The Heart Goes Last: A Novel (Positron) - Margaret Atwood

The Heart Goes Last

by Margaret Atwood


This is awkward to admit, but I'm really not sure what to make of this book.


The Heart Goes Last takes place in a near-future dystopia where the economy has collapsed and with it has fallen all societal order. Stan and Charmaine are forced to live out of their car, subsisting off of Charmaine's meagre waitress salary, always moving to fend off thieves and gangsters and rapists that will attack any working vehicle. When Charmaine sees an advertisement for a new life in the symbiotic prison/town system of Positron and Consilience, she's desperate to take the plunge. And so Stan and Charmaine find themselves switching monthly between life behind bars in Positron and a soothing 1950s-style domestic life in Consilience. As the ads say,


But Charmaine and Stan soon realize that, just like their fifties ideal, a facade of perfection isn't easy to maintain.


Given the amusingly bizarre premise and the absolute absurdity of later events, I'm pretty sure that the book was intended to be black comedy. Unfortunately, I didn't find it funny at all. Part of this had to do with the themes. As with all of Atwood's books, feminism--and more specifically, the victimization of women--plays a major role. It's an extreme thing to say, but this book gave me the sense that Atwood just despises men. Most of the book's plot rests upon the assumption that men are basically sexual predators. In the collapsed society, they rape all the women they come across. If they're denied female companionship, they rape chickens. If they're afraid of real women, they rape androids. And if they can manage it, they do whatever it takes to rape the women of their dreams. The entire book is about sex, and every single example involves something with the flavor of rape, from Charmaine unprotestingly and joylessly allowing Stan to do what he wants to the more extreme versions found later. The men of Atwood's world are all driven by sexual desire, and deep down, they all want their sexual encounters to involve force. To my mind, there are certain themes-- genocide, child abuse, etc-- that are simply too serious to be treated comically. Rape is one of those themes.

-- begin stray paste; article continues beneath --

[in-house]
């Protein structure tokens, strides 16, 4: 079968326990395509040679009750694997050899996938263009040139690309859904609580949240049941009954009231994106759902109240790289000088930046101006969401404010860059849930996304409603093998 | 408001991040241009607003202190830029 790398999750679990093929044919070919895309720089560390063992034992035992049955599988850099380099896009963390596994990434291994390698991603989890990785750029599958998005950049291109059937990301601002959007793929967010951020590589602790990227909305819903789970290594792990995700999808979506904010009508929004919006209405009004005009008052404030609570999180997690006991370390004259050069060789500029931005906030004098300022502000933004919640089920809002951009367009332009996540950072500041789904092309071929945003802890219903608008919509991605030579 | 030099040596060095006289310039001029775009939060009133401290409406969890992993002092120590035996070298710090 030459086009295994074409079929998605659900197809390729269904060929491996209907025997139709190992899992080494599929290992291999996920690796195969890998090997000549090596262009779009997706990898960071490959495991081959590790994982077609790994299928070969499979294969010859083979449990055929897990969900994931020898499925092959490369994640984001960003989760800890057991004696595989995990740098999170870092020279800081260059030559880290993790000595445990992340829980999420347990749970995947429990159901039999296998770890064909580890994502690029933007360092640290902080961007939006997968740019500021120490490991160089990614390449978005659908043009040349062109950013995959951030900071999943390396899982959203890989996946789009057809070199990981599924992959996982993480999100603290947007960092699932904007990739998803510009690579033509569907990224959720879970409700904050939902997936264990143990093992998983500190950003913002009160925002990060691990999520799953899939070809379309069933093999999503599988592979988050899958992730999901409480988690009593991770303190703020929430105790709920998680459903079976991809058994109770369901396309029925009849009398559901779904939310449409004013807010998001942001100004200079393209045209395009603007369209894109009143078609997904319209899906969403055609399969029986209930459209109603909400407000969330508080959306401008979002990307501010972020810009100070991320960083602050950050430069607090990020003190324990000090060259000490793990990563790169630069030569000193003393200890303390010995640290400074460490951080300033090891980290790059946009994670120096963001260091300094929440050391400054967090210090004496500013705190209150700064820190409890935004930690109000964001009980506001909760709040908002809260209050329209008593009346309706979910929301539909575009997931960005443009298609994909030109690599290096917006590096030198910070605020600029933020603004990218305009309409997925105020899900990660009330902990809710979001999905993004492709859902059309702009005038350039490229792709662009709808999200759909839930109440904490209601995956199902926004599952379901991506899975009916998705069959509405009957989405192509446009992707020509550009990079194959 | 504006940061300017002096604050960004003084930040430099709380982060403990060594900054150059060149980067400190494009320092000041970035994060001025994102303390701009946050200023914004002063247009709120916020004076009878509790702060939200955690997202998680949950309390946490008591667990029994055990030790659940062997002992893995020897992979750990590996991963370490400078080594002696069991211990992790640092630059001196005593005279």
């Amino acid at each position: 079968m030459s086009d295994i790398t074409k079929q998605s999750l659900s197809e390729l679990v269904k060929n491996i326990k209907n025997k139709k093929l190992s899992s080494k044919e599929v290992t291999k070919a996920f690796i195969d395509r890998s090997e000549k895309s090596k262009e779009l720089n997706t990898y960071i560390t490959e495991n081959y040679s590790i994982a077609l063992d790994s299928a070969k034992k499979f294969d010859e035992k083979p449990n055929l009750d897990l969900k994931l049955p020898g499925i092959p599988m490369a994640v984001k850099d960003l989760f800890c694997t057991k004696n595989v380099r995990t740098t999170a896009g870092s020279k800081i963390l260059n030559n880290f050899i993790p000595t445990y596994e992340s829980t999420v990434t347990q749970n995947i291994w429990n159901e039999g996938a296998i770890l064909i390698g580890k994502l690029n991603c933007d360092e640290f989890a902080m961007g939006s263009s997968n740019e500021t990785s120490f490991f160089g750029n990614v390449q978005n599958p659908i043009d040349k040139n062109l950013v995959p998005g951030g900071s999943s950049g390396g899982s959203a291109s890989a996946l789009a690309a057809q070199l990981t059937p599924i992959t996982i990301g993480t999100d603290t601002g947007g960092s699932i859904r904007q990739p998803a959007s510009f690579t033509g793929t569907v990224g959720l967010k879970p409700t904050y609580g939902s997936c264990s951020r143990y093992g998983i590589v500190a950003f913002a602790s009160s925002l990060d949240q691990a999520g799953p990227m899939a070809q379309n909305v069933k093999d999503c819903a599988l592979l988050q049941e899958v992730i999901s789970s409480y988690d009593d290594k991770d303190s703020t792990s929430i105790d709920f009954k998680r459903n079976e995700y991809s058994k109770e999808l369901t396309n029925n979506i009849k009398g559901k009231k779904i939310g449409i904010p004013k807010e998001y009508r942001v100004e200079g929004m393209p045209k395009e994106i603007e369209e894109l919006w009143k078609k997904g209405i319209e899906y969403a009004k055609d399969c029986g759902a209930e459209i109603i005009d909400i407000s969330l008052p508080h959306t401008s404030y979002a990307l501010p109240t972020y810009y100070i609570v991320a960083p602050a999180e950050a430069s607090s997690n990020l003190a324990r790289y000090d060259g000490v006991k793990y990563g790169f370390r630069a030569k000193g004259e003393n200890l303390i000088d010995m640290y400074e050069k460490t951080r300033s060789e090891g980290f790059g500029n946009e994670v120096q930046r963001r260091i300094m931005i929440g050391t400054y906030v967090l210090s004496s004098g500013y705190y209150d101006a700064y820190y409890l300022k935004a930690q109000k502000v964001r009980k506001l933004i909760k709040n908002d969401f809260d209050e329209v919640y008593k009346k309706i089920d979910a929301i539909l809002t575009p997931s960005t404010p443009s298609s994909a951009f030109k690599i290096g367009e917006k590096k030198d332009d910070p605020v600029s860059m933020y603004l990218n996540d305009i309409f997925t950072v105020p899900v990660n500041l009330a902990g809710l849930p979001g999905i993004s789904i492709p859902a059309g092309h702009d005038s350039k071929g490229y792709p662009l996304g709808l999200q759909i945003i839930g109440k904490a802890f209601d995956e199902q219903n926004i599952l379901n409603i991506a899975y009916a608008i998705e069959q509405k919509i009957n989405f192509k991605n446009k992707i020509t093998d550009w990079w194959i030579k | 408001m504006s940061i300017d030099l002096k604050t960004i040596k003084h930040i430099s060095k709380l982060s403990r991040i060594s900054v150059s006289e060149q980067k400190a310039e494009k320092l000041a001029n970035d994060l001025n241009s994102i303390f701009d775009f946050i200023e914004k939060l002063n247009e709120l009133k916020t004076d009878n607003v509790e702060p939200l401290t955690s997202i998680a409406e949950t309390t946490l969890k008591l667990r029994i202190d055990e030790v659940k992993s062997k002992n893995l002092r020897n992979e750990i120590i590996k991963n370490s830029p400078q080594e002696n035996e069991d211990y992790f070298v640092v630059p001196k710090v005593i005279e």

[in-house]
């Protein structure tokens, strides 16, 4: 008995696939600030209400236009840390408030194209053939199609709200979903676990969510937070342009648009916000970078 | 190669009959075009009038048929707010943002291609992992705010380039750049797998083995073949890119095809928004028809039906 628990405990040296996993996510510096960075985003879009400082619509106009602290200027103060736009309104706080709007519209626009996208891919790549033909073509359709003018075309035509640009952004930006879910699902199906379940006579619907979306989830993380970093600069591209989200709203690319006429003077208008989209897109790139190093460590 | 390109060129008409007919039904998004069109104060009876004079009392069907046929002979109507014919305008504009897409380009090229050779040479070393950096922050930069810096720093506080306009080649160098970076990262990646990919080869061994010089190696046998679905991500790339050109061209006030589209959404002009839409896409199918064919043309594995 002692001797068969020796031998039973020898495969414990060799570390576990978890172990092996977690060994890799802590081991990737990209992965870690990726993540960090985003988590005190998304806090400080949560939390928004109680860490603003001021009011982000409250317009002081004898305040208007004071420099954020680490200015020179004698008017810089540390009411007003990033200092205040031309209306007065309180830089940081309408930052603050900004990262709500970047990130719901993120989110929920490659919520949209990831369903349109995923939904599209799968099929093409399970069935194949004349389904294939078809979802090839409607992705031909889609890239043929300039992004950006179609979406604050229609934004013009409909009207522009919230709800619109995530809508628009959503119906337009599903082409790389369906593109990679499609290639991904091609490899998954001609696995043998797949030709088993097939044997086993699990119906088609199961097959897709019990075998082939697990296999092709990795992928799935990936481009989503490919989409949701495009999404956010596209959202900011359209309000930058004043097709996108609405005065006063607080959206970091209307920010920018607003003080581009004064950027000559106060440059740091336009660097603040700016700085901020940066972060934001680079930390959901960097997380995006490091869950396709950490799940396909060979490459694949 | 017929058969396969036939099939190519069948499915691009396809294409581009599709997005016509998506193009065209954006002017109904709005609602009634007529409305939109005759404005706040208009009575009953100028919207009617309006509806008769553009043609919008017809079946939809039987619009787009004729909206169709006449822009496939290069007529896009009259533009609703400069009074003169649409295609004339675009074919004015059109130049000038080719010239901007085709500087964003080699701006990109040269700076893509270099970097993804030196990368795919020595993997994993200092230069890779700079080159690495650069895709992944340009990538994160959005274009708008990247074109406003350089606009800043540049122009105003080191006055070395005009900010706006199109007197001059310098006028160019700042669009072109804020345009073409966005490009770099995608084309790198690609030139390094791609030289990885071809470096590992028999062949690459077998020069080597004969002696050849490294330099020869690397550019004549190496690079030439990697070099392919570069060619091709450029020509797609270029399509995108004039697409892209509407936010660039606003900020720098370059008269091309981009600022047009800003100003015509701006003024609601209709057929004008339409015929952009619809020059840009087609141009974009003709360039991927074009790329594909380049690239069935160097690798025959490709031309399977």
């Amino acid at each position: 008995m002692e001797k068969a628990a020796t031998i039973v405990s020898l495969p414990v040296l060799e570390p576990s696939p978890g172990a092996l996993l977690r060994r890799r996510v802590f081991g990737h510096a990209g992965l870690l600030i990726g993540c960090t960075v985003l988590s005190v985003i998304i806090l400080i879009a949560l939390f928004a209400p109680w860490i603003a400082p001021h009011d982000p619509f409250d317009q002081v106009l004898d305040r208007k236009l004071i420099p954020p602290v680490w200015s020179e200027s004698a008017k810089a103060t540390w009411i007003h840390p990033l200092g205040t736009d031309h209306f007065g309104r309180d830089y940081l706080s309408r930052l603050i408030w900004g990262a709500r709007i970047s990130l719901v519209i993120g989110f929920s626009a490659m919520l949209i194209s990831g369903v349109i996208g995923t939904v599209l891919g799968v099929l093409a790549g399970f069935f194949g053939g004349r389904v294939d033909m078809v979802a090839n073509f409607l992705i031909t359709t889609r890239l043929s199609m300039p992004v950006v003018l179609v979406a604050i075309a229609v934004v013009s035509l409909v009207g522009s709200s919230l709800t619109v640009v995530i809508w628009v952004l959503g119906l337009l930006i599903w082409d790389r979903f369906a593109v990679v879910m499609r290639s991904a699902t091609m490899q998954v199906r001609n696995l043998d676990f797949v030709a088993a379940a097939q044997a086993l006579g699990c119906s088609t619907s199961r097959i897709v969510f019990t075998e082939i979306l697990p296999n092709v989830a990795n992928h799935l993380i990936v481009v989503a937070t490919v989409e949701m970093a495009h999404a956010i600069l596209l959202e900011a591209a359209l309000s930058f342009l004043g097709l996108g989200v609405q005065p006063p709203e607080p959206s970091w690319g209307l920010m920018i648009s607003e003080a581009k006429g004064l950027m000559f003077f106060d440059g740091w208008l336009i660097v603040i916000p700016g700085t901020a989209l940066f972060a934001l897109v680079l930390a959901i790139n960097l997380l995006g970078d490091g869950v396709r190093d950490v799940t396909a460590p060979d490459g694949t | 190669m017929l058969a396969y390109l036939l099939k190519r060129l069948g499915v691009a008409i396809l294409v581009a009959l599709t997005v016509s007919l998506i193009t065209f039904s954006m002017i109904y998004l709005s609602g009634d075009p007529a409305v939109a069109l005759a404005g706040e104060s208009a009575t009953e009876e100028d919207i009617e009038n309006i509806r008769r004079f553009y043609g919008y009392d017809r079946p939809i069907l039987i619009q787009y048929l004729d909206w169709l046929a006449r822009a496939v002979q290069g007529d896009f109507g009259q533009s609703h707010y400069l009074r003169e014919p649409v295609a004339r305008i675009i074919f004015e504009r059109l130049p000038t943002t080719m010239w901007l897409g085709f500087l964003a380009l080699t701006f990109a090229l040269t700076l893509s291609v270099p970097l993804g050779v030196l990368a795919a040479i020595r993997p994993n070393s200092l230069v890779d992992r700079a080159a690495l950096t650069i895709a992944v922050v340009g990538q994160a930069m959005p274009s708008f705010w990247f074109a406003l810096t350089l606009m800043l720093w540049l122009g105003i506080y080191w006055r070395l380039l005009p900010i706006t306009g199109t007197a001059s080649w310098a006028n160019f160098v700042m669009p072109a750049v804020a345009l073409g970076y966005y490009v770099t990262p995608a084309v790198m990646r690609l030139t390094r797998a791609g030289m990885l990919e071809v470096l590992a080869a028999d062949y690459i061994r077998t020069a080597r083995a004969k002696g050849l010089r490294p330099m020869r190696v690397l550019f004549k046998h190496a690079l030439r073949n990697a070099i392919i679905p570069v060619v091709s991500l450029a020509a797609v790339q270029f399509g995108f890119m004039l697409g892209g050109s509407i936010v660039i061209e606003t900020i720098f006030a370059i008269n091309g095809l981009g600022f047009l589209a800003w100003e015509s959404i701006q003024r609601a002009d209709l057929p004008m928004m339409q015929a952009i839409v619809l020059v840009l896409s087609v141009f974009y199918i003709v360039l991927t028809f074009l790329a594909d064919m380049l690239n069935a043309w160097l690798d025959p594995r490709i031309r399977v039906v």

With respect to the androids, I know there were the Elvis ones, but note that when they are introduced as "Possibilibots for everyone," it's in reference to gay men's desires, not women's. And I know Jocelyn is an abuser, but as the ball-buster woman, she's simply treating men the way the men treat women.


Stan, our supposed protagonist, is, of course, the worst example of all. His sex with Charmaine, with her docile but unwilling, sounds a lot like rape. From his first conversation with Jocelyn about "the thing with the chickens," it sounds like he spent his prison time raping them as well. If he's not an abuser already, he's on the first steps towards it; when he's angry, he smashes and breaks things, and he wants Charmaine to be abused:

"How long before Phil resorts to domestic violence, just for something to do? Not long, Stan hopes. He wouldn't mind knowing that Phil is smacking Charmaine around, and not just as a garnish to the sex, the way he does onscreen, but for real: somebody needs to."